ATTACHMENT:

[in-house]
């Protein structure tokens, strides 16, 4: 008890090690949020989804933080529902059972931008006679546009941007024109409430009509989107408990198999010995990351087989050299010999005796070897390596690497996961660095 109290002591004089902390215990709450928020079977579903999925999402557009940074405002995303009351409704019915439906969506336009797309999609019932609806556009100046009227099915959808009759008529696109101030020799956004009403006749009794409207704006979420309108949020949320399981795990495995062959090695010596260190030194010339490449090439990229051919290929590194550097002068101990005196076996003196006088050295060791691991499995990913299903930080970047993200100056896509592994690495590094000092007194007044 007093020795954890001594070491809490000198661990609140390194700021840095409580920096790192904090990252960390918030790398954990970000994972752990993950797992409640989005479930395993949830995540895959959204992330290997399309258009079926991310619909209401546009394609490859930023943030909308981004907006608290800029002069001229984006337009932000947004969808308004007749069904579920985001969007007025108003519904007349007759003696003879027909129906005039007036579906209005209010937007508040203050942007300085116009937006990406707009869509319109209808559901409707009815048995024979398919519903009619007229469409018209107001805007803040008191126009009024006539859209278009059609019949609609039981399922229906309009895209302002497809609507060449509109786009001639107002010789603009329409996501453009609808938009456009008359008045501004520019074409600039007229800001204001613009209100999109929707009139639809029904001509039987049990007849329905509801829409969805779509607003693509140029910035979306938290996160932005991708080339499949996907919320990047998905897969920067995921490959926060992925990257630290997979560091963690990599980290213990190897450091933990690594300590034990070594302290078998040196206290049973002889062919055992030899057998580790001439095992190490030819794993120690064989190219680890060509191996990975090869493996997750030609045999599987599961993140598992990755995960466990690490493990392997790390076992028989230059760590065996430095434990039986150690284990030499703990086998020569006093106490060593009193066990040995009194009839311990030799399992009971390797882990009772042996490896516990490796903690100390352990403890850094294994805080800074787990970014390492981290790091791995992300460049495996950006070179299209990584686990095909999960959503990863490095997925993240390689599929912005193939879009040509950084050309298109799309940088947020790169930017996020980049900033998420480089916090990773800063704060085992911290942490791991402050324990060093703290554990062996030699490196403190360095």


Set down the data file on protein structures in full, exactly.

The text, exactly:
[in-house]
């Protein structure tokens, strides 16, 4: 008890090690949020989804933080529902059972931008006679546009941007024109409430009509989107408990198999010995990351087989050299010999005796070897390596690497996961660095 109290002591004089902390215990709450928020079977579903999925999402557009940074405002995303009351409704019915439906969506336009797309999609019932609806556009100046009227099915959808009759008529696109101030020799956004009403006749009794409207704006979420309108949020949320399981795990495995062959090695010596260190030194010339490449090439990229051919290929590194550097002068101990005196076996003196006088050295060791691991499995990913299903930080970047993200100056896509592994690495590094000092007194007044 007093020795954890001594070491809490000198661990609140390194700021840095409580920096790192904090990252960390918030790398954990970000994972752990993950797992409640989005479930395993949830995540895959959204992330290997399309258009079926991310619909209401546009394609490859930023943030909308981004907006608290800029002069001229984006337009932000947004969808308004007749069904579920985001969007007025108003519904007349007759003696003879027909129906005039007036579906209005209010937007508040203050942007300085116009937006990406707009869509319109209808559901409707009815048995024979398919519903009619007229469409018209107001805007803040008191126009009024006539859209278009059609019949609609039981399922229906309009895209302002497809609507060449509109786009001639107002010789603009329409996501453009609808938009456009008359008045501004520019074409600039007229800001204001613009209100999109929707009139639809029904001509039987049990007849329905509801829409969805779509607003693509140029910035979306938290996160932005991708080339499949996907919320990047998905897969920067995921490959926060992925990257630290997979560091963690990599980290213990190897450091933990690594300590034990070594302290078998040196206290049973002889062919055992030899057998580790001439095992190490030819794993120690064989190219680890060509191996990975090869493996997750030609045999599987599961993140598992990755995960466990690490493990392997790390076992028989230059760590065996430095434990039986150690284990030499703990086998020569006093106490060593009193066990040995009194009839311990030799399992009971390797882990009772042996490896516990490796903690100390352990403890850094294994805080800074787990970014390492981290790091791995992300460049495996950006070179299209990584686990095909999960959503990863490095997925993240390689599929912005193939879009040509950084050309298109799309940088947020790169930017996020980049900033998420480089916090990773800063704060085992911290942490791991402050324990060093703290554990062996030699490196403190360095």